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Old 04-09-2014, 07:08 PM
 
Location: In the heights
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Quote:
Originally Posted by choo_choo_train_lol View Post
Nearly empty buses are a lot more common than full ones, at least in the cities I've lived in.
Well, if the calculation has it being ten times more cost-effective in terms of just fuel used, then a bus with an average of 5 people would be the break-even point which would feel pretty empty.

Quote:
Originally Posted by Malloric View Post
Define walking distance.

I would say that most Americans live in places where their daily needs could not be met by a convenient walking distance of 1/4 mile or even 1/2 a mile. While It's true that I could go to the convenience store, there's nothing else within 1/2 a mile. The nearest shopping center is just outside that distance and has nothing I ever go to in it. Nearest regular supermarket is over a mile. You could walk there, but not conveniently. I do my shopping at Winco which is over four miles away. I save more money driving there than I would walking to the Raley's that's just over a mile away.
Sounds about right. For things to be walking distance, it'd probably require some retooling of where we place retail, jobs, and residences in a lot of places in the US. If we do get to the point where fuel does become prohibitively expensive, then there will probably be more impetus for municipalities to do a bit of rezoning.

For the topic at hand, it's important to note that all of those profitable systems are in places that have high population densities near their stations and are very large cities (Singapore being the smallest of them at 5 million something people). Other similarities are the systems being all fairly extensive, though that was obviously not always the case, and the cost of car ownership in pretty much every facet is quite expensive.

Another similarity among them, but not directly related to farebox recovery, is that they are generally done through development corporations that often own the development rights on top of the stations. This allows them to directly feed off the profits that developing a major amenity gives--something that is far less common outside of East Asia. It's odd because having a rapid transit station greatly increases property values and subsequently the amount of property (and even sales) taxes that get generated, but these are almost never fed directly back into the system for most cities. Instead, most systems must wheedle out more money due to this or that budget shortfall where it has to plead for more money when that system basically doesn't directly get the fruits of its work. The East Asian systems don't go as far as having legislation where they automatically get a cut from taxes gained, but they seem to do fine without it anyhow.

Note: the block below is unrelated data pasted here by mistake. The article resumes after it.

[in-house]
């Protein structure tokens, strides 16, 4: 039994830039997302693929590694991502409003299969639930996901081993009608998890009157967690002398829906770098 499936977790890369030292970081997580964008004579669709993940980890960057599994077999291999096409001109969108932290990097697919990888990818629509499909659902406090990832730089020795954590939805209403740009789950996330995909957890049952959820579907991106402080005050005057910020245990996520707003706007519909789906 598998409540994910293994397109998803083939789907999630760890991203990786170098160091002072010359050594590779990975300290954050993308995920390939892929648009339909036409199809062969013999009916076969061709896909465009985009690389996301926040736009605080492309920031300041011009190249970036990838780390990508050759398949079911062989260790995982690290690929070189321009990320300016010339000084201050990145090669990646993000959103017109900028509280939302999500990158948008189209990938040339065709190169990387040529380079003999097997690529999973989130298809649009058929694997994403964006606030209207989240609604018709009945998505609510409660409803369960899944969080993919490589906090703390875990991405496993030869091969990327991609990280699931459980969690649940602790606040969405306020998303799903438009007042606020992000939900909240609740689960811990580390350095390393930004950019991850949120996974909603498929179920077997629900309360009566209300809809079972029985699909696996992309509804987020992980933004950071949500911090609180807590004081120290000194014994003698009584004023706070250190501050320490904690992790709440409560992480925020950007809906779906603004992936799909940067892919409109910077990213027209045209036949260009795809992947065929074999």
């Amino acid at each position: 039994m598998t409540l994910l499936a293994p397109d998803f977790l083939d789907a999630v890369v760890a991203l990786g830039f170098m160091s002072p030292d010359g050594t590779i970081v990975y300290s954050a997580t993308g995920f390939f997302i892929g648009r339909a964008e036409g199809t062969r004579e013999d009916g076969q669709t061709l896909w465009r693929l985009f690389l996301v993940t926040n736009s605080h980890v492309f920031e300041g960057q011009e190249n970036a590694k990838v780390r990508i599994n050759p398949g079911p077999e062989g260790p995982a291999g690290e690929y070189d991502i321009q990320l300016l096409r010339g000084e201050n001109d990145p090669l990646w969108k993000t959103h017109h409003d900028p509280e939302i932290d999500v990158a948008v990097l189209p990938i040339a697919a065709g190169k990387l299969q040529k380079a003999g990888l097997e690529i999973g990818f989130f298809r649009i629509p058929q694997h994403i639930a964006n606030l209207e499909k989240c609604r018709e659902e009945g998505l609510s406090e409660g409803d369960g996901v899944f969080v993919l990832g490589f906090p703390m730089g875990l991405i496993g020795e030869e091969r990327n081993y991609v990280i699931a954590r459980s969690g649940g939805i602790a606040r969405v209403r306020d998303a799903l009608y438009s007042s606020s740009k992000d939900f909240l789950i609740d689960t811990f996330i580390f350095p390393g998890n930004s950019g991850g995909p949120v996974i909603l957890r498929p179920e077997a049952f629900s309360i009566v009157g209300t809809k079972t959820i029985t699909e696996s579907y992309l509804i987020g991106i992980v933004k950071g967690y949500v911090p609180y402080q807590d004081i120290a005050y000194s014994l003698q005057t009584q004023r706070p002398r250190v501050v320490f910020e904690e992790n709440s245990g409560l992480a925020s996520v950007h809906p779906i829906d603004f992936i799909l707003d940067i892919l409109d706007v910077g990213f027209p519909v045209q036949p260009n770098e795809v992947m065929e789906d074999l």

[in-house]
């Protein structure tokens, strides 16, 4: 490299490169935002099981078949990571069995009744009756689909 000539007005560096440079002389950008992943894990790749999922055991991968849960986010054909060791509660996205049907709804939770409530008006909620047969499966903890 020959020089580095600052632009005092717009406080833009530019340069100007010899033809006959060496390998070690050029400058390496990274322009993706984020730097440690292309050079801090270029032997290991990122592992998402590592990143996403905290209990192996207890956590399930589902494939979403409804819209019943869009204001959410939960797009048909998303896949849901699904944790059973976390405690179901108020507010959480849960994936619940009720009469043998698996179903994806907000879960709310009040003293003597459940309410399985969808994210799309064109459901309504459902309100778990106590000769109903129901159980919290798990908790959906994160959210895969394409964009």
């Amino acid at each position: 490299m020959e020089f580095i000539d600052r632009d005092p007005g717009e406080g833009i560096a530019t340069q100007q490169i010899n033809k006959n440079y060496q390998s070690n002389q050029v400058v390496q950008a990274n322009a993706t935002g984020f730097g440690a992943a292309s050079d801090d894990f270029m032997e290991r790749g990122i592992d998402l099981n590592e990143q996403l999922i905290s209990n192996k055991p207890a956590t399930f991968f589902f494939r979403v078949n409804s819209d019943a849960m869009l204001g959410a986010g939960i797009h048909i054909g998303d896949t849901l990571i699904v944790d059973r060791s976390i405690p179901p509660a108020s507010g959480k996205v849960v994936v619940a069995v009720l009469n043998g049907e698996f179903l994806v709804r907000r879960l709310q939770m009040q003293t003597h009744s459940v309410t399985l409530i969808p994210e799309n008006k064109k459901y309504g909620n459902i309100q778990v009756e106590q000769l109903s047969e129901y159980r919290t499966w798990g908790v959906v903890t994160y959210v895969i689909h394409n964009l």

The distance-based fare also seems to be a common string, though I'm not sure it's strictly necessary. I think TTC in Toronto will likely reach at least 100% farebox recovery ratio within our lifetimes despite being flat fare.

I'm curious as to whether or not pension payments are included within operating expenses for US systems.
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Old 04-09-2014, 07:13 PM
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Location: Long Island / NYC
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Quote:
Originally Posted by OyCrumbler View Post
The distance-based fare also seems to be a common string, though I'm not sure it's strictly necessary. I think TTC in Toronto will likely reach at least 100% farebox recovery ratio within our lifetimes despite being flat fare.
Just rail or bus? Toronto gets a lot of riders from bus to subway transfers, so it's hard to exclude one.
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Old 04-09-2014, 07:32 PM
 
Location: In the heights
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Quote:
Originally Posted by nei View Post
Just rail or bus? Toronto gets a lot of riders from bus to subway transfers, so it's hard to exclude one.
Both, it's TTC. Doesn't include commuter rail and a few bus lines operated by GO transit which does do distance-based and has a slightly higher farebox recovery ratio. Toronto seems to be experiencing a large population growth and much of it is vertical and near existing transit lines so it looks like things are in the up and up.
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